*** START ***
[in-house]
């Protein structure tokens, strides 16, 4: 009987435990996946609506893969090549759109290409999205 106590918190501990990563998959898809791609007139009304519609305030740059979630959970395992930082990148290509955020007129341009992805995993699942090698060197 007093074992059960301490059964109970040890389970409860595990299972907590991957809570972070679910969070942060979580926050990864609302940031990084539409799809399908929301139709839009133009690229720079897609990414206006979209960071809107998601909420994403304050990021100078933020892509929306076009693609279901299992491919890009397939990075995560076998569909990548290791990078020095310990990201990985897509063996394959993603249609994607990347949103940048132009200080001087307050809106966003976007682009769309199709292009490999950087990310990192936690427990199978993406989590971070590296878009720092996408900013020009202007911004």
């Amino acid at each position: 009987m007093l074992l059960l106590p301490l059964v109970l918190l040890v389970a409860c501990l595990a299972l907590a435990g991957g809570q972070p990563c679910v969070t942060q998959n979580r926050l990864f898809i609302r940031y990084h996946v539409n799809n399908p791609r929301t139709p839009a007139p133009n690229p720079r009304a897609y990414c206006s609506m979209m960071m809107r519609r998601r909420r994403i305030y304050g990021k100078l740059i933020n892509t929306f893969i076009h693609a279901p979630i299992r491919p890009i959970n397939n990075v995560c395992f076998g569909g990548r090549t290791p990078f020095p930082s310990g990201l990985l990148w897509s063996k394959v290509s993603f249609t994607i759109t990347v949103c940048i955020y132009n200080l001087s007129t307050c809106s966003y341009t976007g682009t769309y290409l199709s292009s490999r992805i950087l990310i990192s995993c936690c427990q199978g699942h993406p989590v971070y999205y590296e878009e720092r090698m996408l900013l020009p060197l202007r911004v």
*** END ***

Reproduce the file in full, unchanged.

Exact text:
[in-house]
């Protein structure tokens, strides 16, 4: 009987435990996946609506893969090549759109290409999205 106590918190501990990563998959898809791609007139009304519609305030740059979630959970395992930082990148290509955020007129341009992805995993699942090698060197 007093074992059960301490059964109970040890389970409860595990299972907590991957809570972070679910969070942060979580926050990864609302940031990084539409799809399908929301139709839009133009690229720079897609990414206006979209960071809107998601909420994403304050990021100078933020892509929306076009693609279901299992491919890009397939990075995560076998569909990548290791990078020095310990990201990985897509063996394959993603249609994607990347949103940048132009200080001087307050809106966003976007682009769309199709292009490999950087990310990192936690427990199978993406989590971070590296878009720092996408900013020009202007911004």
């Amino acid at each position: 009987m007093l074992l059960l106590p301490l059964v109970l918190l040890v389970a409860c501990l595990a299972l907590a435990g991957g809570q972070p990563c679910v969070t942060q998959n979580r926050l990864f898809i609302r940031y990084h996946v539409n799809n399908p791609r929301t139709p839009a007139p133009n690229p720079r009304a897609y990414c206006s609506m979209m960071m809107r519609r998601r909420r994403i305030y304050g990021k100078l740059i933020n892509t929306f893969i076009h693609a279901p979630i299992r491919p890009i959970n397939n990075v995560c395992f076998g569909g990548r090549t290791p990078f020095p930082s310990g990201l990985l990148w897509s063996k394959v290509s993603f249609t994607i759109t990347v949103c940048i955020y132009n200080l001087s007129t307050c809106s966003y341009t976007g682009t769309y290409l199709s292009s490999r992805i950087l990310i990192s995993c936690c427990q199978g699942h993406p989590v971070y999205y590296e878009e720092r090698m996408l900013l020009p060197l202007r911004v």